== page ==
In other words, Shepherd is saying that we are justified by a living and active faith that works. Works is therefore a constituent member of justifying faith. They have to be Spirit-filled works, of course. My question is this: how is this one iota different from Trent? Trent would be more than happy with this formulation. I go with Calvin, who resolutely adheres to the exclusive particle in the phrase “justification by faith alone.” By the way, it is clear that Shepherd does not agree with Luther and Calvin in their interpretation of Romans 3:28 (pg. 65). He sets up the traditional straw man that Godfrey and others are advocating a dead faith justifying.

To return to our original question: what works does Paul exclude from justification? They are any and all works. But Shepherd does not think so. He outright denies this position on page 67, when he says,

Now we have to ask, what are these “works of the law?” They are not simply any and all good works, as Godfrey and many others thing, nor are they simply the ceremonial aspects of the law without the moral aspects…By “works of the law” Paul is referring to the old covenant, the Mosaic covenant delivered to Israel on Mount Sinai, summarizing the promises and obligations under which Israel lived from the time of the Exodus to the advent of Christ and the establishment of the new covenant.

In other words, not all works are excluded from justification itself! Calvin says this (commentary on Romans 3:21): “But that the Apostle includes all works without exception, even those which the Lord produces in his own people, is evident from the context. For no doubt Abraham was regenerated and led by the Spirit of God at the time when he denies that he was justified by works. Hence he excluded from man’s justification not only works morally good, as they commonly call them, and such as are done by the impulse of nature, but also all those which even the faithful can perform” (pp. 134-135). It is to this passage in the commentary that Calvin refers, when he says later on 3:28 “Why he names the works of the law, I have already explained; and I have also proved that it is quite absurd to confine them to ceremonies. Frigid also is the gloss, that works are to be taken for those which are outward, and done without the Spirit of Christ. On the contrary, the word law that is added, means the same as though he called them meritorious; for what is referred to is the reward promised in the law” (pp. 148-149).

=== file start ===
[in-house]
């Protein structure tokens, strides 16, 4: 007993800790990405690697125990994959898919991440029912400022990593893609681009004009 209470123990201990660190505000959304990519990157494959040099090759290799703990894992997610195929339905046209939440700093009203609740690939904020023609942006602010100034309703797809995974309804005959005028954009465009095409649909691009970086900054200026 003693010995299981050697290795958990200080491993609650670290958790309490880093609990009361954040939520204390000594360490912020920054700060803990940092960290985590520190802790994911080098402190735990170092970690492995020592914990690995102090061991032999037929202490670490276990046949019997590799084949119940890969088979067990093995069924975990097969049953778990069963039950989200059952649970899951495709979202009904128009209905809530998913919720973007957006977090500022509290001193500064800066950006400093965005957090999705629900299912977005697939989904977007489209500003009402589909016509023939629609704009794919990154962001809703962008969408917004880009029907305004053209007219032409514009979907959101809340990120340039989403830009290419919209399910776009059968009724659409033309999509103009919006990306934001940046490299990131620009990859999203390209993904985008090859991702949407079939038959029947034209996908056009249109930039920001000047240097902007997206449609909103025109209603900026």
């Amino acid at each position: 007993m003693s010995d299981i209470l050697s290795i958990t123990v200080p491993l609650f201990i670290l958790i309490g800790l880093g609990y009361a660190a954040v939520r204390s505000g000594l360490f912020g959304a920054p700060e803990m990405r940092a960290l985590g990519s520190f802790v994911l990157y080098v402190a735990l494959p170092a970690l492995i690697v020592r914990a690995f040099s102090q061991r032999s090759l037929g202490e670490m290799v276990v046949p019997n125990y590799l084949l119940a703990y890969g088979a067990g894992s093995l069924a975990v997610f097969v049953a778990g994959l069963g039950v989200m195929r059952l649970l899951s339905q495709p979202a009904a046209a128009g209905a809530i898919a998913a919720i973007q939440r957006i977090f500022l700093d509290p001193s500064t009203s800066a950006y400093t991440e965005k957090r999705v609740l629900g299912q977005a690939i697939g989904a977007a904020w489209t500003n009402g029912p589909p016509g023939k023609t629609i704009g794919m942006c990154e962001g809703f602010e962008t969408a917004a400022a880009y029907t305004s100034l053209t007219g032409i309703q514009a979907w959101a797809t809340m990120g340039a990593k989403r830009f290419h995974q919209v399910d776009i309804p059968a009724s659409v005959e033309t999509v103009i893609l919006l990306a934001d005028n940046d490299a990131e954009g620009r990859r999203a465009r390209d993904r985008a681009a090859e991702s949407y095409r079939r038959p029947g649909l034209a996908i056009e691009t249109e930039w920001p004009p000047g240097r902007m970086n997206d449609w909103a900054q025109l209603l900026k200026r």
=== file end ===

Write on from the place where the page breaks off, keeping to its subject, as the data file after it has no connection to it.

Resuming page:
Furthermore, in reconciling James and Paul, Shepherd advocates the very position that Calvin calls a “gross sophistry.” Calvin says that the term “justify” is used differently in James than in Paul (pg. 149 of the Romans commentary). Calvin says that the term “justify” and the term “faith” is used in two different senses. It is useless for Shepherd to appeal to Machen on this score, since Machen did not address the question of whether “to justify” means something different in James versus Paul. Shepherd says that the position that “justify” is used differently is “exegetically untenable” (pg. 64). This is bare assertion without any proof or argumentation.